The Ulysses Gomez Experiment: My First Time

World top-10 ranked flyweight Ulysses Gomez (pictured) is scheduled to fight Drew Bittner Aug. 5 at Tachi Palace Fights 10 in Lemoore, Calif.

“My First Time”

This past week we had the Grapplers Quest tournament here in town. As I mentioned last week, Grapplers Quest sponsors me for my fights and Brian Cimins is one of my good friends.

Anyways I headed down to check out the tournament and watch the four-man Pro Division since Jeff Glover was competing. I was thinking about competing but I didn’t want to risk getting injured because my fight is less than a month away now.

Not only that, but I don’t think Tachi Palace would appreciate me risking getting injured for a Gold Medal. Ha-ha.

It was truly amazing to see how many different people are involved in our sport; from little kids ages five to 40+ year-old men. But not only guys competed, they had girls competing also.

I even saw Zoila Frausto compete, and she won her division and won another belt. The belt isn’t as nice as her Bellator belt but it’s still another accomplishment that she can add to her list.

While I was at the tournament I was thinking about the very first time that I ever competed. I started training on Aug. 1, 2001, and I did my first tournament three weeks after that. I don’t remember the exact day of the tournament but I do remember how it made me feel.

My family is pretty competitive so I grew up in competitive sports my whole life, usually soccer and powerlifting. When I was younger and I started playing competitive soccer, before every game I wouldn’t get nervous.

I would just sit there and hang out with my friends and talk until it was time to warm up and play the game. We would play and if we won I was happy, if we lost it sucked but I was still happy because I got to hang out with my friends.

The first time I did a grappling tournament I wasn’t nervous, I was terrified! I couldn’t sleep the night before the tournament. I knew that I should go to sleep but I was up all night having imaginary matches in my head.

I went through the “what if game”, “What if he does this? What if that happens?” The thought of winning brought a smile to my face and even though you shouldn’t think about losing, it still ran through my mind a few times that night.

I finally fell asleep that night and I thought that I was going to be able to sleep in a little bit but I was up first thing in the morning like a little kid on Christmas day.

I headed to the tournament and got introduced to the “hurry up and wait game”. Basically you get there super early and you wait all day for your match. Even when they said that your division is up you hurry up and warm up just to wait a few minutes longer.

The longer I had to wait the more I had to go to the bathroom; it felt like I had to go to the bathroom every five minutes. The feeling before my first match was like nothing I ever felt before; I never felt like that before playing soccer or powerlifting. It was surreal.

During the match, everything was a blur. Everything happened so fast. The speed of training and competing is totally different.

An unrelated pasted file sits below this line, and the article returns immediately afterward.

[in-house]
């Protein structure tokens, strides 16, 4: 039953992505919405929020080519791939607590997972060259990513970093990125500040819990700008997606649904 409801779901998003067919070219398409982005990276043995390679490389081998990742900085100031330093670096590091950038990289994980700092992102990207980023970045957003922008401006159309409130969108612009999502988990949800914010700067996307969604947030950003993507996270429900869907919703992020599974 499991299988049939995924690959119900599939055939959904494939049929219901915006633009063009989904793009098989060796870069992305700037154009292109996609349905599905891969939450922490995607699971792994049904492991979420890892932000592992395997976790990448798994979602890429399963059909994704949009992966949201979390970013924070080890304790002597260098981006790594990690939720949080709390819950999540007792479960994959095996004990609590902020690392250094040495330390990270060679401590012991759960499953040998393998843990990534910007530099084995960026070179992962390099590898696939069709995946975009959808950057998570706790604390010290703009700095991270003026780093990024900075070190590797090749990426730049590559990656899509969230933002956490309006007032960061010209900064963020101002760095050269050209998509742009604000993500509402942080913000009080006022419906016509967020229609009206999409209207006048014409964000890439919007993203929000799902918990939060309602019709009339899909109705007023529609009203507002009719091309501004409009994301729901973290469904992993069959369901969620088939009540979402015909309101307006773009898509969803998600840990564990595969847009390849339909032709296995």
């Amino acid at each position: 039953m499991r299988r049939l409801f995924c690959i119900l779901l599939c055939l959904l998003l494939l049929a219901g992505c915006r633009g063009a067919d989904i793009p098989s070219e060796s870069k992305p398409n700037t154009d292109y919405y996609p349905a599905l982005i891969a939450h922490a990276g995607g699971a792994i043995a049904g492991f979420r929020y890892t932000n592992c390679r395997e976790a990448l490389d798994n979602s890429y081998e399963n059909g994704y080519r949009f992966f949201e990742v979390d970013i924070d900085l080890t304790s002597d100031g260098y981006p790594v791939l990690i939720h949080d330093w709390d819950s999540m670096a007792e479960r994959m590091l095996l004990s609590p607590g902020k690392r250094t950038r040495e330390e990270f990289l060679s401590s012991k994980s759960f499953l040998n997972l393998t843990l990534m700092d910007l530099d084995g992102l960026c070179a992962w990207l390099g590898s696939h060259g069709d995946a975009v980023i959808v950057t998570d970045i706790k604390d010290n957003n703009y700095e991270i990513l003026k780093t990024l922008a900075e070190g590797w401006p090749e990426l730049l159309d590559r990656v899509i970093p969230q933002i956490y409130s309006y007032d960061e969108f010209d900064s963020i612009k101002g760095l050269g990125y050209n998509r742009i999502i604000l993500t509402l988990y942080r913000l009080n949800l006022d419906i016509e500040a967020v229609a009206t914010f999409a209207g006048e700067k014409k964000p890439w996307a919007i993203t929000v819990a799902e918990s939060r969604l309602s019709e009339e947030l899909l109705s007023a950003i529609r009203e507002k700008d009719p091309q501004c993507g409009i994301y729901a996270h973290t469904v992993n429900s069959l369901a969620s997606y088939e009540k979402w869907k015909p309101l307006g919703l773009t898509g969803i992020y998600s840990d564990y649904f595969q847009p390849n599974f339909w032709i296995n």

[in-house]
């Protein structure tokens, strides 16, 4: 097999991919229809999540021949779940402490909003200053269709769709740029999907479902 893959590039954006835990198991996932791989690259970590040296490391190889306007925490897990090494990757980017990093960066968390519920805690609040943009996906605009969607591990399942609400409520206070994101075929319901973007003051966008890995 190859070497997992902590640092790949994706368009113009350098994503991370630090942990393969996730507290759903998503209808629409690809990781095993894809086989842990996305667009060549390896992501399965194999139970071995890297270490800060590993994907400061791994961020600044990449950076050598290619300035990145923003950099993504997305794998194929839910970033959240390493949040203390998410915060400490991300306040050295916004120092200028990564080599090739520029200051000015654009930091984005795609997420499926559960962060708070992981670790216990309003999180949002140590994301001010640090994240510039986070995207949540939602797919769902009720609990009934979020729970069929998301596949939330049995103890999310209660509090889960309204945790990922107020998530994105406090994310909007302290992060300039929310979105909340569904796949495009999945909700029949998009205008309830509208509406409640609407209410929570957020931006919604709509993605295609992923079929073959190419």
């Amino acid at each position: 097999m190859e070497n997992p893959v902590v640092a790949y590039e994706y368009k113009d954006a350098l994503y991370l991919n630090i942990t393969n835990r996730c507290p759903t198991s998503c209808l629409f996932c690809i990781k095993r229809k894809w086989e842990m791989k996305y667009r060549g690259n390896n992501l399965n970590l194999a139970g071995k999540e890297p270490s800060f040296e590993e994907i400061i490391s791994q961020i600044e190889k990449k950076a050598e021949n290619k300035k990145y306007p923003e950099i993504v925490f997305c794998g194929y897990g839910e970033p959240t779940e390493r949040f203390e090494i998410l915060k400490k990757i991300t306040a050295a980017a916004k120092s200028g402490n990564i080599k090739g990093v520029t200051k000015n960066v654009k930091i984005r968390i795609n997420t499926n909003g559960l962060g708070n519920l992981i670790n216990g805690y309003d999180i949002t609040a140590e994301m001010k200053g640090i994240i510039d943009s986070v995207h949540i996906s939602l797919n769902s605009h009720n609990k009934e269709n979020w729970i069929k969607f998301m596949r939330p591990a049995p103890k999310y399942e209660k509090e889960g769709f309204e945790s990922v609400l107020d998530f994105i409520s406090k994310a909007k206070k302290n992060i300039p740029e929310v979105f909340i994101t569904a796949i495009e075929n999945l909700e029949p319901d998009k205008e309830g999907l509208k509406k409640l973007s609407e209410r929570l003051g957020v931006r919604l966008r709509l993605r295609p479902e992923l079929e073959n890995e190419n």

I remember not having much time to think during the match, all I was doing was reacting. I went for moves that I never did in training, moves that I saw higher belts do in training.

I don’t think I even did them right. I don’t even think the moves flowed from one move to the next, I just went for it, I went for anything.

And before I knew it my match was over and I had won. Afterwords my teammates congratulated me and my coach Marc Laimon gave me props for doing a move. What move I asked, I didn’t even remember doing the move. Like I said, everything was a blur and you only remember bits and pieces of it.

I ended up taking first place in the no-gi division that day. After that day I was hooked! I knew that this was the sport for me. I went out of my way to compete as much as possible. I even did 17 tournaments in one year. I encourage everyone to compete at least once in their lifetime; you owe it to yourself. And who knows, you might actually like it.


P.S. Here’s a cool video for those people that have a sweet tooth like me.

P.S.S. – You can follow me on Twitter @uselessgomez.

P.S.S.S.– Here’s some of my trainers that you should follow for more updates and training advice:

The Ulysses Gomez Experiment” is a weekly blog series written by world top 10 ranked flyweight Ulysses Gomez as he prepares for his Aug. 5 fight at Tachi Palace Fights 10. “The Ulysses Gomez Experiment” is part of our ongoing series of exclusive content written by individuals involved in the mixed martial arts industry.

3 thoughts on “The Ulysses Gomez Experiment: My First Time”

  1. Man i can SOOOOO relate to your article … Before competition i think its normal to overthink what might happen , i am just afraid of being injured

  2. yeah I’m always worried about getting hurt but remember people will do more to avoid pain than they will to gain pleasure. Its okay to fight a little scared

  3. I’m really enjoying your blogs and the nutrition videos are an awesome addition too. Good luck on your upcoming fight, Ulysses.

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